Trans policy still dividing Williamston

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A fight over a school policy designed to protect trans students is still rankling the small town of Williamston, almost a year after its school board president was recalled in protest.

Parents, students and community members on both sides of the debate packed a school board hearing at the middle school to voice their concerns at a meeting that was otherwise scheduled to welcome new teachers and detail summer improvement projects, such as new gym floors and steel doors on kindergarten classrooms.

“I am saddened and angered that our inclusive policies continue to be opposed,” said Jayne Schuiteman, a diversity educator at Michigan State University who lives in Williamston.

“Casual homophobia and transphobia are alive in this district,” said Katie Sundeen.

Parent Michelle Eichler said it was no longer acceptable to harass and exclude in 2019 and told board members that all students, including LGBTQ youth, needed their support. “You need to make sure they are ready to succeed in this world.”

In 2017, the Williamston Community Schools passed a measure to protect trans youth from bullying, creating a process that allows them to use the restrooms that align with their gender identity. It also calls for trans students and their parents to be given access to counseling and social support. In 2018, a backlash led to the recall of board president Greg Talberg.

On the other side, opponents of the new policies accurately described them as being more expected in a city like Ann Arbor, considered a liberal stronghold. The controversy may be most remarkable in that protections for trans youth were a priority even in a middle-of-the-road small town like Williamston, not known for its progressive culture.

“We are talking past each other,” said Lori Johnecheck, an opponent who worried about boys and girls mixing in the restrooms.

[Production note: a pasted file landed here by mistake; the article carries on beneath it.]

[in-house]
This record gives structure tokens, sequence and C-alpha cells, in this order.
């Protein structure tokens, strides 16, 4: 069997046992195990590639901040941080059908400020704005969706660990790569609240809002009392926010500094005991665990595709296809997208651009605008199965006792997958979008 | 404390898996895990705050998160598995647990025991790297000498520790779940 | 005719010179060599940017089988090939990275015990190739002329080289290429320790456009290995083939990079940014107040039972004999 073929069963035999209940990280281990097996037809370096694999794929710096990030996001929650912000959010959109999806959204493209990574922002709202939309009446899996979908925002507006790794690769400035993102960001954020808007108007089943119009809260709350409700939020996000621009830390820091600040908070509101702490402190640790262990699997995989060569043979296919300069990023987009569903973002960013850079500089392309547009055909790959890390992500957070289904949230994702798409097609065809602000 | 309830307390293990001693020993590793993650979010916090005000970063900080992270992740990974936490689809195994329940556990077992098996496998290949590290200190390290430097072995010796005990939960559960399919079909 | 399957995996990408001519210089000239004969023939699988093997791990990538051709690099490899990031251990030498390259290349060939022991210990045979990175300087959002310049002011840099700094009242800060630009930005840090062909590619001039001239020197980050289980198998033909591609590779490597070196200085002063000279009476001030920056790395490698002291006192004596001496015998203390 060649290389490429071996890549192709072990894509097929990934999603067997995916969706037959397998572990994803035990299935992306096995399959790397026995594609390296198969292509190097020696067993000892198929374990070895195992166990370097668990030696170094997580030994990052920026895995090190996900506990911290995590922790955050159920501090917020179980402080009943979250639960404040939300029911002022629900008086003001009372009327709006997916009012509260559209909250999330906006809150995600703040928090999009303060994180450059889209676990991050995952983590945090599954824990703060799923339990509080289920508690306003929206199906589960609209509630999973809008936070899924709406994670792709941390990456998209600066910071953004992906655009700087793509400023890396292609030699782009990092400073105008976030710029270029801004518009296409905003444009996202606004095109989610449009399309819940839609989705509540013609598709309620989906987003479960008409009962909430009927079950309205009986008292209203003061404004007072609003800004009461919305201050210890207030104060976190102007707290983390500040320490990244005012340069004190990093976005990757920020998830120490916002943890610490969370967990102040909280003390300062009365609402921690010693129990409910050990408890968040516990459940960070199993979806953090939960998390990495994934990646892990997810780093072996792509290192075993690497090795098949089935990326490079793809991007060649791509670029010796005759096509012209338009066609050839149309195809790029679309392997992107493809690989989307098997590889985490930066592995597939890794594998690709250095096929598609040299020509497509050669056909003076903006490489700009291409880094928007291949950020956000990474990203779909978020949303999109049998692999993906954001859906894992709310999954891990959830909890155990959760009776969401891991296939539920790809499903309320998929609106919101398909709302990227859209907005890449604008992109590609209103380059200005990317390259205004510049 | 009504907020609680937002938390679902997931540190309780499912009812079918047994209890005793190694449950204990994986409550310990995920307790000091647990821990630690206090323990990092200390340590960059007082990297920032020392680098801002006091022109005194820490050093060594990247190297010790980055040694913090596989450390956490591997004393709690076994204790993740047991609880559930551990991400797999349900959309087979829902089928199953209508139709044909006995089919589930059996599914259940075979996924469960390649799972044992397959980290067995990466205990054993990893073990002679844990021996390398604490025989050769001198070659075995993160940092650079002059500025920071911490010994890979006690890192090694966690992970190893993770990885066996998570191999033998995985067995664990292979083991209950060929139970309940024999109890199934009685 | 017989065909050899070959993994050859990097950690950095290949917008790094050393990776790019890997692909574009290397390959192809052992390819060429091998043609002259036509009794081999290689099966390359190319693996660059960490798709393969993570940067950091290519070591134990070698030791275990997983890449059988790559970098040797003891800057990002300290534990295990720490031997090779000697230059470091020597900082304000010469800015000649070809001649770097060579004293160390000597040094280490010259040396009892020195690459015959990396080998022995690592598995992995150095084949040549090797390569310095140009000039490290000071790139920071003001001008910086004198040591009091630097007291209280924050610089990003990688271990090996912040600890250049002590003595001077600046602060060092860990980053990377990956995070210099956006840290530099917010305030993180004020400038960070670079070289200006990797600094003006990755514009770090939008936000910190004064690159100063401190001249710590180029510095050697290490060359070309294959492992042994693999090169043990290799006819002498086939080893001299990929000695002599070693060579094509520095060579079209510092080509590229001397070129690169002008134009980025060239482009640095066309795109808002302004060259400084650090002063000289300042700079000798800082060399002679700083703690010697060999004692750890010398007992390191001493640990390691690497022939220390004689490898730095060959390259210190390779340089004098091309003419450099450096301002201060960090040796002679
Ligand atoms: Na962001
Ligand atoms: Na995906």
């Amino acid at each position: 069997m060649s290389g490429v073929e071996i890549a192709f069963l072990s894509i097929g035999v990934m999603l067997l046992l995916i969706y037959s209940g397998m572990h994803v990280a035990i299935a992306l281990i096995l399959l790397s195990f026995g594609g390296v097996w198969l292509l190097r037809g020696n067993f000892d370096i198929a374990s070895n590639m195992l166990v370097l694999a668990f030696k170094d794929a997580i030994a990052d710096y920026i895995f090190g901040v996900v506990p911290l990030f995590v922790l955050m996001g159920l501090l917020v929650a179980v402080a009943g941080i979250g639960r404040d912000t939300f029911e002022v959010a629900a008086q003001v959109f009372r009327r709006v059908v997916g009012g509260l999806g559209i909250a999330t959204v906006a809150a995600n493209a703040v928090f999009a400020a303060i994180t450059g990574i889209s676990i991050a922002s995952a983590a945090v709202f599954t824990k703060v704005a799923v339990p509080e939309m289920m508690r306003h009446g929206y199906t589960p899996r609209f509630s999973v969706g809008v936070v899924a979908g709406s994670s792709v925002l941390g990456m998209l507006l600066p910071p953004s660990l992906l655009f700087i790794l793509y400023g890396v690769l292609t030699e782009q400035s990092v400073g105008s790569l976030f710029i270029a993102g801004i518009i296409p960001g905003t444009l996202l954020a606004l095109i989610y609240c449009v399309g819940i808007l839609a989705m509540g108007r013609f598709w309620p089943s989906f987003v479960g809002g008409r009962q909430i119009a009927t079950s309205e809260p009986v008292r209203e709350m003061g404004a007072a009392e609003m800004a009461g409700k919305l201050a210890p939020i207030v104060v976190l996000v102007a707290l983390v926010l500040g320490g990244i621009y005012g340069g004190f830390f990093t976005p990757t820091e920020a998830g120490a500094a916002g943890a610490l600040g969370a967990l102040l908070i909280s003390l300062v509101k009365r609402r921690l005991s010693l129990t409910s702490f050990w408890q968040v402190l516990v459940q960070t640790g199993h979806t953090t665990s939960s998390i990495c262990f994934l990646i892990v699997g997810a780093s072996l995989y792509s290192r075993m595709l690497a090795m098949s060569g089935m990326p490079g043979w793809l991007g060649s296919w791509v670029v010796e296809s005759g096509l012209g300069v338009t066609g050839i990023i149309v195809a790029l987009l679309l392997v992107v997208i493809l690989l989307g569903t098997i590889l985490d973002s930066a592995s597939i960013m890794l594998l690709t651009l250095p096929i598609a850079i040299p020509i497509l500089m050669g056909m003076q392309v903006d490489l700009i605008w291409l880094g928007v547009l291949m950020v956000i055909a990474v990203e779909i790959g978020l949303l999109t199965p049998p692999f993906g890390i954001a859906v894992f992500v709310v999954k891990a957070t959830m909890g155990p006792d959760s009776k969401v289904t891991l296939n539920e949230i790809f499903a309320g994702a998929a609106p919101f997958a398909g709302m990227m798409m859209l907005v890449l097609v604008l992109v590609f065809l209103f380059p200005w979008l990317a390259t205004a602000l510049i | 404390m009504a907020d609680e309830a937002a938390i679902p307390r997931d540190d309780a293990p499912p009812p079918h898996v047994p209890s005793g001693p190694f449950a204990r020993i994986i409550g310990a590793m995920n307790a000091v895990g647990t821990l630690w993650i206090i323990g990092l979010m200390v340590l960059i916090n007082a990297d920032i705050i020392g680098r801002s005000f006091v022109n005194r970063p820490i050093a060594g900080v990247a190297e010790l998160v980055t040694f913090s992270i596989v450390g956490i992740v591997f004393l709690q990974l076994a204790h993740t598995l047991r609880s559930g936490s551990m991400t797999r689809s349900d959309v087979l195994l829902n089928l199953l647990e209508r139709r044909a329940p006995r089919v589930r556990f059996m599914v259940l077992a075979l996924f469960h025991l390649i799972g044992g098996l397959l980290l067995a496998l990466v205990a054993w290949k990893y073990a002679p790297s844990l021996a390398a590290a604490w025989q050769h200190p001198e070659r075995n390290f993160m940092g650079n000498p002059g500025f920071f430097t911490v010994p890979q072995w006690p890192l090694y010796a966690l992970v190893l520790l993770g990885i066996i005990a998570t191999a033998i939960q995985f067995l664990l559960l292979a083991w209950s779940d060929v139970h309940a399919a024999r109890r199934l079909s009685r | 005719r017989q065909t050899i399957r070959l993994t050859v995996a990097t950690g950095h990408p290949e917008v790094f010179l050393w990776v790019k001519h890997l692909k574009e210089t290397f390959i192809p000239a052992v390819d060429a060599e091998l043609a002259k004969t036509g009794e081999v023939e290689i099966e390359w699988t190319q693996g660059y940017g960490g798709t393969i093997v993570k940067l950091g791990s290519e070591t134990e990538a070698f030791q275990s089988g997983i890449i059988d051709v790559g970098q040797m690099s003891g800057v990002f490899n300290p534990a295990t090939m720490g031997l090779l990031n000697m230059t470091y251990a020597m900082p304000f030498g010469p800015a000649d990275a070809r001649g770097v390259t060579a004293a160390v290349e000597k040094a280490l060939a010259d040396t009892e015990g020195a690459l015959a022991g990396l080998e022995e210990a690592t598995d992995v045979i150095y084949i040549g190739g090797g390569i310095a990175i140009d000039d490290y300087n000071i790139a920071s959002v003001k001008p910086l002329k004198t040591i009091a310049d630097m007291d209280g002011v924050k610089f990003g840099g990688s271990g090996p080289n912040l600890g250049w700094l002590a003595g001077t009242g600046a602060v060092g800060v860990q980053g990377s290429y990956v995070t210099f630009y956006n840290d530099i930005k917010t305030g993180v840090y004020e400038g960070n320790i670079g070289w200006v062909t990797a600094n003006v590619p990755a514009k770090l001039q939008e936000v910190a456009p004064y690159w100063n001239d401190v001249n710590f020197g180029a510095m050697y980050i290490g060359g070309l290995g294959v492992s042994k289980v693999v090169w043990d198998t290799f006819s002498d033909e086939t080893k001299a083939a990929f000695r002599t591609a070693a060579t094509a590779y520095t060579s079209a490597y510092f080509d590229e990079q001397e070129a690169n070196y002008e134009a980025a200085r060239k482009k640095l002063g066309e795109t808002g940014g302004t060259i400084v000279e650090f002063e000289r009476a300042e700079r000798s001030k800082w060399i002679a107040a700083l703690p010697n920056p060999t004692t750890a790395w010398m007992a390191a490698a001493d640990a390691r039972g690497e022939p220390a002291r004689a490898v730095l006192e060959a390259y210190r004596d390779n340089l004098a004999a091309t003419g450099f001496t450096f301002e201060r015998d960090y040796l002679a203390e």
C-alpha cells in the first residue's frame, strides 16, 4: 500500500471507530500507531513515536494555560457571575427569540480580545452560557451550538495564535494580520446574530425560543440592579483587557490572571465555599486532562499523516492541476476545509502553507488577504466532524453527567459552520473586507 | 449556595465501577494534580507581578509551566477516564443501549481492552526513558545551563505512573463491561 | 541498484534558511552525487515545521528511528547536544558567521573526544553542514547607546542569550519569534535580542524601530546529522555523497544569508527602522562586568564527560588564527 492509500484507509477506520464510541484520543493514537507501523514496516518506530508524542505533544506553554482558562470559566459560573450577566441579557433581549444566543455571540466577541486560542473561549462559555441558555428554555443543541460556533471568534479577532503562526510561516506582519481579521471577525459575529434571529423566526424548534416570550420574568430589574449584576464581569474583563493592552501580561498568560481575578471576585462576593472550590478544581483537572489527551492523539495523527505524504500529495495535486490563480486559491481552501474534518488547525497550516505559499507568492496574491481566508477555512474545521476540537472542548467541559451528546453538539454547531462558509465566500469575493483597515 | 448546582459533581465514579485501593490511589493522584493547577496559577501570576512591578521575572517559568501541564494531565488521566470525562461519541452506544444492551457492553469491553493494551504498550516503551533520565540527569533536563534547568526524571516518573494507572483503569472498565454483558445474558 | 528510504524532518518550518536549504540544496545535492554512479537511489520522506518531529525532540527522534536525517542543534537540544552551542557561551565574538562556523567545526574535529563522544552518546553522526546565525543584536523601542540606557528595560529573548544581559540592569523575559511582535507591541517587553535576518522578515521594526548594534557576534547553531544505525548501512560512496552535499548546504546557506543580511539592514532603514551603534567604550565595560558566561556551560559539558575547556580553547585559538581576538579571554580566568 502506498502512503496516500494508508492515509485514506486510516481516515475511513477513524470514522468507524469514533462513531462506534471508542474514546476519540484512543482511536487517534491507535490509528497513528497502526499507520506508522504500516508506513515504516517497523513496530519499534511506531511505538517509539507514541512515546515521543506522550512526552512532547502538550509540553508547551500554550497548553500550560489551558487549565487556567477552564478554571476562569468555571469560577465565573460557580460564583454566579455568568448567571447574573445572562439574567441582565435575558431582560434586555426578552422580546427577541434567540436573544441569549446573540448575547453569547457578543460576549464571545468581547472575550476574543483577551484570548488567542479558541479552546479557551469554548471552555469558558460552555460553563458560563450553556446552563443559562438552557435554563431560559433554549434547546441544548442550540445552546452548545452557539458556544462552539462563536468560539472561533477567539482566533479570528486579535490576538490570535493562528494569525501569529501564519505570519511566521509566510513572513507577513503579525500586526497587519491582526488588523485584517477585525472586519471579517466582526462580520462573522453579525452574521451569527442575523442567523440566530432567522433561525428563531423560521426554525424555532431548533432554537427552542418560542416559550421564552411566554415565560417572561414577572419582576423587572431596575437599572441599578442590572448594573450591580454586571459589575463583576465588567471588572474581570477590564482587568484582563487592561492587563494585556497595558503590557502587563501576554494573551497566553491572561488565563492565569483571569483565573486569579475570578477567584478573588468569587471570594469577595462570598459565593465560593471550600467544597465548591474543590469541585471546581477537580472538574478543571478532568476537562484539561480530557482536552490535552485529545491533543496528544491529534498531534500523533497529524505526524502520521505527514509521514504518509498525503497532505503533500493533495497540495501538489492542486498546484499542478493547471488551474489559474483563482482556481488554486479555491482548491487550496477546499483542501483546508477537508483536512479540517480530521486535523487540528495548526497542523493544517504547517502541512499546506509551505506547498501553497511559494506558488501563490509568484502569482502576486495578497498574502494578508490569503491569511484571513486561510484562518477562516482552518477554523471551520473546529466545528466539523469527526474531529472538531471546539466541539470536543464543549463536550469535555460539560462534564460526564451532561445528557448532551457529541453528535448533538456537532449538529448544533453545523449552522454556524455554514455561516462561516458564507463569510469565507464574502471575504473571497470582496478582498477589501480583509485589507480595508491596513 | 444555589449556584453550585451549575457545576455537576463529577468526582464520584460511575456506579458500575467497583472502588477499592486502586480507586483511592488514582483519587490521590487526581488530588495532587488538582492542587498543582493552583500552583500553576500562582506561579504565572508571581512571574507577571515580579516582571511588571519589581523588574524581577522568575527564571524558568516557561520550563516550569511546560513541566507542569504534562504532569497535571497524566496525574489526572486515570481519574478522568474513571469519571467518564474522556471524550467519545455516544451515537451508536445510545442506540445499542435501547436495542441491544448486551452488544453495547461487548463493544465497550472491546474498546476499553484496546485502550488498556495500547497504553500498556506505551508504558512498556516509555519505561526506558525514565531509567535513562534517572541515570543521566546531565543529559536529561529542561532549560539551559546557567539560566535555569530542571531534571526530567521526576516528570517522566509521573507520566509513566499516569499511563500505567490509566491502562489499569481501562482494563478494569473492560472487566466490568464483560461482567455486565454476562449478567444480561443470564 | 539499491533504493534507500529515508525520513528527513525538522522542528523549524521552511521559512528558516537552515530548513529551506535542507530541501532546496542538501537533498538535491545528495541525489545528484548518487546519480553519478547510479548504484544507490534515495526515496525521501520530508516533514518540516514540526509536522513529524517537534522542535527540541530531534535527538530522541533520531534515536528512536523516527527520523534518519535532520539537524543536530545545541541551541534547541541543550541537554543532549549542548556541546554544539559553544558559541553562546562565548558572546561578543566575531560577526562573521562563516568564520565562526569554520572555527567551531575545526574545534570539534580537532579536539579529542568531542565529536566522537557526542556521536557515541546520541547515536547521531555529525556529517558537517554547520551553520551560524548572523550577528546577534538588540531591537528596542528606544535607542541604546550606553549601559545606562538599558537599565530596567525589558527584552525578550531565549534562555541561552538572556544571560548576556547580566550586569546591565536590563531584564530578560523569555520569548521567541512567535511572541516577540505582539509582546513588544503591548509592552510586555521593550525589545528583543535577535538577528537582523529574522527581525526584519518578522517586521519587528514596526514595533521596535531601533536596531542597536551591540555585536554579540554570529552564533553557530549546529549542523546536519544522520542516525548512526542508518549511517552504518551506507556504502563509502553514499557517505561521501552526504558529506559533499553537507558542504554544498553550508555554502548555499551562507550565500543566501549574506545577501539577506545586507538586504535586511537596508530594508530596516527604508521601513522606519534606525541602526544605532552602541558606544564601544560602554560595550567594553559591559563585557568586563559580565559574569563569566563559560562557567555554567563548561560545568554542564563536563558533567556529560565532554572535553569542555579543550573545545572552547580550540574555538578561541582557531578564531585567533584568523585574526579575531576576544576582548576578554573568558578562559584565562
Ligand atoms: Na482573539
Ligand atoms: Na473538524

Craig Stiles lamented being labeled a hatemonger, but the pro-LGBTQ rights crowd gasped when he suggested that parenting may have led to an increase in trans youth, and noted all 10 of his children were straight, which he called a statistical anomaly.

No changes to school protections for gender identity have been made since the recall, but a lawsuit from parents, aided by the right-wing Great Lakes Justice Center, continues in federal court. The lawsuit accuses the school district of wanting to “indoctrinate students into believing that alternative sexual lifestyles are approved by all and to shame and blame those who believe it is wrong and immoral.”

The district has maintained in legal filings that the policies do not violate anyone’s constitutional rights and any injury is hypothetical at best.

“The challenged policies protect all students from discrimination and bullying. Because the district’s policies attempt to protect all students, Plaintiffs allege that the district is ‘promoting’ a particular lifestyle. The suggestion is false,” according to the district’s motion to dismiss.

Last month, the courts allowed the ACLU of Michigan to intervene in the lawsuit on behalf of the Williamston Gay-Straight Alliance. The ACLU has protested policies that don’t allow transgender students to use the bathroom of their choice, including one in Jenison, near Holland, that directs them to single-stall, gender-neutral bathrooms.

The new school board president, Scott Gaffner, declined to comment when asked if the board was considering any changes to the 2017 policy. Chris Lewis, who fought off a recall attempt over his support for the policy, deferred any comment to Gaffner.

“Over the last nine months, I have spent much time reflecting on transgender students and tried to understand,” said Karen Potter, the board member who replaced Talberg in the recall. “We should all try to find a peaceful solution.”

Potter and board member Julie Conley both said they wanted to expand customized student plans beyond LGBTQ students. “We have done a good job of addressing the concerns of the LGBTQ community,” said Conley, who noted older policies that specifically addressed gender identity and sexual orientation. “It’s a little unfair to insinuate we did not have policies in place that offered protection.”

Gaffner, Potter and Conley were all endorsed in the 2018 election by local conservative groups Williamston for Truth and Common Sense in Education, which oppose the transgender policy.

State Rep. Julie Brixie, D-Okemos, attended the meeting in support of LGBTQ students and said she was working to amend state civil rights law to include protections for gender identity. She called the division and public opposition to accommodating transgender students bad for business and made families think twice about moving to Williamston.

“Members of this community have been very offended by the homophobic and un-Christian commentary about the policies,” Brixie said.

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